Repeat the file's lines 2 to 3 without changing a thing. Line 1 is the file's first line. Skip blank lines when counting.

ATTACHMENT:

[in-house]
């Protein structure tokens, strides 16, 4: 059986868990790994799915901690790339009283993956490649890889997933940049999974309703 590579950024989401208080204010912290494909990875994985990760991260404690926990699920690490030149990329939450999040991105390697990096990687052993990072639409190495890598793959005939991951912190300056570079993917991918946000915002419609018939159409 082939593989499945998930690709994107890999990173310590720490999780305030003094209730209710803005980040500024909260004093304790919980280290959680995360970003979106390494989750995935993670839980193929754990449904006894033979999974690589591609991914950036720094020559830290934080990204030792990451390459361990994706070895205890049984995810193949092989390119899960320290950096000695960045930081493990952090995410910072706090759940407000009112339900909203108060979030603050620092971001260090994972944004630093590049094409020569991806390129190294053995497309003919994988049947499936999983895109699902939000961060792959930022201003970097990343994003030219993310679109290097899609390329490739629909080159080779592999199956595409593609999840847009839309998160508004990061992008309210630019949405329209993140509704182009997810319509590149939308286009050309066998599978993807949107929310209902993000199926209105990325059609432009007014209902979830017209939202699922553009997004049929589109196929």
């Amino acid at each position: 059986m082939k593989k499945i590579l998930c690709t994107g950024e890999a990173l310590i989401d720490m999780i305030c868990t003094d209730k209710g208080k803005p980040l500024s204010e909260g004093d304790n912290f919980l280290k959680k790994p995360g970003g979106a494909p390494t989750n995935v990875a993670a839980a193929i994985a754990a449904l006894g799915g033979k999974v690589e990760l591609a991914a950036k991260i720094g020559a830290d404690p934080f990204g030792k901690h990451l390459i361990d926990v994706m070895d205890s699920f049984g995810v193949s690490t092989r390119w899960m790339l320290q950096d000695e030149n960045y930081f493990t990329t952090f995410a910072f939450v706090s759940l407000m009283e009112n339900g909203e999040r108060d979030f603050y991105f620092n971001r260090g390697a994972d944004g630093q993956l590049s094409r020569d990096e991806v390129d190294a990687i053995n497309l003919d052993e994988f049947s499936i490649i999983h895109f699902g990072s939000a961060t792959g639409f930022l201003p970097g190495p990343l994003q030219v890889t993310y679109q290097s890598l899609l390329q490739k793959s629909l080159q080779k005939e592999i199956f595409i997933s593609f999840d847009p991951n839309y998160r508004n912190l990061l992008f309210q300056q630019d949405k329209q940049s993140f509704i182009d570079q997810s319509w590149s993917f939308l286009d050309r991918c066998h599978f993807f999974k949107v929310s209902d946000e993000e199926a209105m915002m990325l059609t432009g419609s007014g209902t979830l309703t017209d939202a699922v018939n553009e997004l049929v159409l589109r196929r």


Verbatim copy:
């Protein structure tokens, strides 16, 4: 059986868990790994799915901690790339009283993956490649890889997933940049999974309703 590579950024989401208080204010912290494909990875994985990760991260404690926990699920690490030149990329939450999040991105390697990096990687052993990072639409190495890598793959005939991951912190300056570079993917991918946000915002419609018939159409 082939593989499945998930690709994107890999990173310590720490999780305030003094209730209710803005980040500024909260004093304790919980280290959680995360970003979106390494989750995935993670839980193929754990449904006894033979999974690589591609991914950036720094020559830290934080990204030792990451390459361990994706070895205890049984995810193949092989390119899960320290950096000695960045930081493990952090995410910072706090759940407000009112339900909203108060979030603050620092971001260090994972944004630093590049094409020569991806390129190294053995497309003919994988049947499936999983895109699902939000961060792959930022201003970097990343994003030219993310679109290097899609390329490739629909080159080779592999199956595409593609999840847009839309998160508004990061992008309210630019949405329209993140509704182009997810319509590149939308286009050309066998599978993807949107929310209902993000199926209105990325059609432009007014209902979830017209939202699922553009997004049929589109196929």
């Amino acid at each position: 059986m082939k593989k499945i590579l998930c690709t994107g950024e890999a990173l310590i989401d720490m999780i305030c868990t003094d209730k209710g208080k803005p980040l500024s204010e909260g004093d304790n912290f919980l280290k959680k790994p995360g970003g979106a494909p390494t989750n995935v990875a993670a839980a193929i994985a754990a449904l006894g799915g033979k999974v690589e990760l591609a991914a950036k991260i720094g020559a830290d404690p934080f990204g030792k901690h990451l390459i361990d926990v994706m070895d205890s699920f049984g995810v193949s690490t092989r390119w899960m790339l320290q950096d000695e030149n960045y930081f493990t990329t952090f995410a910072f939450v706090s759940l407000m009283e009112n339900g909203e999040r108060d979030f603050y991105f620092n971001r260090g390697a994972d944004g630093q993956l590049s094409r020569d990096e991806v390129d190294a990687i053995n497309l003919d052993e994988f049947s499936i490649i999983h895109f699902g990072s939000a961060t792959g639409f930022l201003p970097g190495p990343l994003q030219v890889t993310y679109q290097s890598l899609l390329q490739k793959s629909l080159q080779k005939e592999i199956f595409i997933s593609f999840d847009p991951n839309y998160r508004n912190l990061l992008f309210q300056q630019d949405k329209q940049s993140f509704i182009d570079q997810s319509w590149s993917f939308l286009d050309r991918c066998h599978f993807f999974k949107v929310s209902d946000e993000e199926a209105m915002m990325l059609t432009g419609s007014g209902t979830l309703t017209d939202a699922v018939n553009e997004l049929v159409l589109r196929r």